SPEAKER:   No longer looking for a job.

MARK:  Right, but they’re still unemployed. 

SPEAKER:   Um hmm.

MARK:  Previously they were counted in the calculations.

SPEAKER:   Right.

MARK:  So you know when government comes out with a report like that why isn’t Jim Cramer on CNBC or any of the vocal people saying, “Hey, I don’t believe those numbers.  Here’s what we really think the numbers are.”  The closest person on the networks that challenges this kind of stuff is Rick Santelli on CNBC,

SPEAKER:   Um hmm, exactly.

MARK:  And he actually does challenge it, and you know I guess they just feel he’s a little bit of an eccentric,

SPEAKER:   Um hmm.

MARK:  And you know it doesn’t really change anything, but you don’t the officials or the government or the officials on Wall Street backing him up and coming out and saying anything.  Why?  Because I guess they don’t want to kill the golden goose.

SPEAKER:   Right.  It’s all headline driven, and you know whatever creates ratings.

MARK:  And you know the stock market’s the same thing.  Why is the stock market up?  Well we know a lot of reasons why it’s up.  One of the reasons it’s up is because Bernanke’s been buying back all these bonds.

SPEAKER:   Sure.

MARK:  It’s been providing more liquidity to the street.  We also know a lot of companies are buying back their own shares, so the float is less, and that’s driving prices up.  So there’s stuff going on in the background that, you know, makes things look a lot better than they really are.  Another big trick on Wall Street is they low-ball estimates of company earnings.

SPEAKER:   Oh yeah.

MARK: And then suddenly they,

SPEAKER:   Inaudible.

MARK:  Beat the earnings.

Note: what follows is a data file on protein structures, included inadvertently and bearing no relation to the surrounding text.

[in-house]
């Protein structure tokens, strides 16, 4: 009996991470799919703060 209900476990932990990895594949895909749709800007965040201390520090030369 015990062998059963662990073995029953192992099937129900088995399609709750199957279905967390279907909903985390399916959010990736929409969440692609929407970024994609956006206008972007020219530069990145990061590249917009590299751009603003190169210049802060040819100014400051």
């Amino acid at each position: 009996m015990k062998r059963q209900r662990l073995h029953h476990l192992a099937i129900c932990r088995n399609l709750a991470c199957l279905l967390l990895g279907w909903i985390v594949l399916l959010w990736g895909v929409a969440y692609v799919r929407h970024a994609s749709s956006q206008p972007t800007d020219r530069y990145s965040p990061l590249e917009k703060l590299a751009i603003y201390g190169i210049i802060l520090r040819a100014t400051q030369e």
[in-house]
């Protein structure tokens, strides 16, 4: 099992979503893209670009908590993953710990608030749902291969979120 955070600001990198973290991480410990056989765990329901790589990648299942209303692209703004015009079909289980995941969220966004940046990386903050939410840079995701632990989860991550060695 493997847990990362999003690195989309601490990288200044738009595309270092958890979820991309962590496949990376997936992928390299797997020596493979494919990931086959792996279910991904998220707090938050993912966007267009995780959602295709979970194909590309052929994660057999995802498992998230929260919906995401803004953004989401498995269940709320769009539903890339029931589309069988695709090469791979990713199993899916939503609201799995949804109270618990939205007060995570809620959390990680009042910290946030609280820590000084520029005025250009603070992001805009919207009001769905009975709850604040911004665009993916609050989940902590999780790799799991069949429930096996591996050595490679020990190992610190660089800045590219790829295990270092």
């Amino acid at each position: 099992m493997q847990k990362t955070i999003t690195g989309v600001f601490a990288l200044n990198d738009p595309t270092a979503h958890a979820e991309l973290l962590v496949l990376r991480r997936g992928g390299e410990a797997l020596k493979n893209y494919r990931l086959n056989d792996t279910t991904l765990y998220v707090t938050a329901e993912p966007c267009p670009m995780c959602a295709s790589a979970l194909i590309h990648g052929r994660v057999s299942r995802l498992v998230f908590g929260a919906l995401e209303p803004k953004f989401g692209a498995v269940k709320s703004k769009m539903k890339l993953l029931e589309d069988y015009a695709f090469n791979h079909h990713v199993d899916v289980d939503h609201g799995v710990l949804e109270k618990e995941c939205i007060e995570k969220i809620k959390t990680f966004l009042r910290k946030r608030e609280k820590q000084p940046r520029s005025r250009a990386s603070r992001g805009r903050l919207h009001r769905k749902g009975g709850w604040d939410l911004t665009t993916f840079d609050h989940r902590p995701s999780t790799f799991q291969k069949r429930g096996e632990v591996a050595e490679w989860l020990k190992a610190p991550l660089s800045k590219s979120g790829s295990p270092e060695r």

SPEAKER:   Yes, exactly, so 72% of people can beat.  Yeah.

MARK:  Then suddenly the stock opens up big, and oh gee everything is fine.

SPEAKER:    Um hmm.

MARK:  But you know if you’ve been in the business as long as I have you know it’s all a charade.  You know they’re playing a game.

SPEAKER:   Exactly.

MARK:  They’re just trying to move stocks and prices.

SPEAKER:   Yeah.

MARK:  I mean, what does this all mean?  I guess if you’ve got a portfolio, a retirement plan, whatever it is, or you’re in the market, you’re fully invested, and it’s going up.  You sit back and say gee, I’m making money, why rock the boat?

SPEAKER:   Right.

MARK:  I mean, I think that’s what’s really happening, and Bernanke’s been smart in this regard in getting the market up because if the top people weren’t making money,

SPEAKER:   Right.

MARK:  And the market was crashing, then he would have problems.  Then all the things I’m saying about misreporting of numbers would really mean something.

SPEAKER:   Um hmm.

MARK:  But he’s masking it.  As long as they can mask the reality, I mean they may mask the reality to $35,000 in the Dow in the next 10 or 15 years.

SPEAKER:   Yeah, exactly.

MARK:  And we just live in this never-never land.

SPEAKER:   In a bubble, yeah.

MARK:   A big bubble of numbers.

SPEAKER:   Yeah.

MARK:  But what is your dollar going to be worth?  What’s your buying power going to be?  We know that inflation is there.

SPEAKER:   Um hmm.

MARK:  They tell us it’s not there.  I mean everything I buy goes up every day.

SPEAKER:   Right.

MARK:  I mean just this hotel room here at the hotel,

SPEAKER:   Oh!  Don’t even start on that!

MARK:  I mean compared to what I used to pay.

SPEAKER:   Yes, yes.

MARK:  I mean your gasoline and my health insurance.  I pay like $3000 a month of health insurance because I have my own little company.

SPEAKER:   Sure, yeah.

MARK:  So for just a very small little group per month,

SPEAKER:   Yeah, yeah.

MARK:  I mean, it’s not, this is not what it used to be at all years ago.

SPEAKER:   Right, right.

MARK:  You know the government says, “Oh, there’s no inflation” and you know whatever.

SPEAKER:    Yeah.

MARK:  I think what we’ve had is deflation in assets.

SPEAKER:   Um hmm.

MARK:  That’s what’s been going on like real estate,

SPEAKER:   Right.

MARK:  And gold and commodities for a while,

SPEAKER:    Right.

MARK:  And now they’re starting to come back.

SPEAKER:  Inaudible.

MARK:  But the real costs have gone up.

SPEAKER:  Yeah, look beyond the numbers.  Thanks Mark, and thanks for being with us on video network.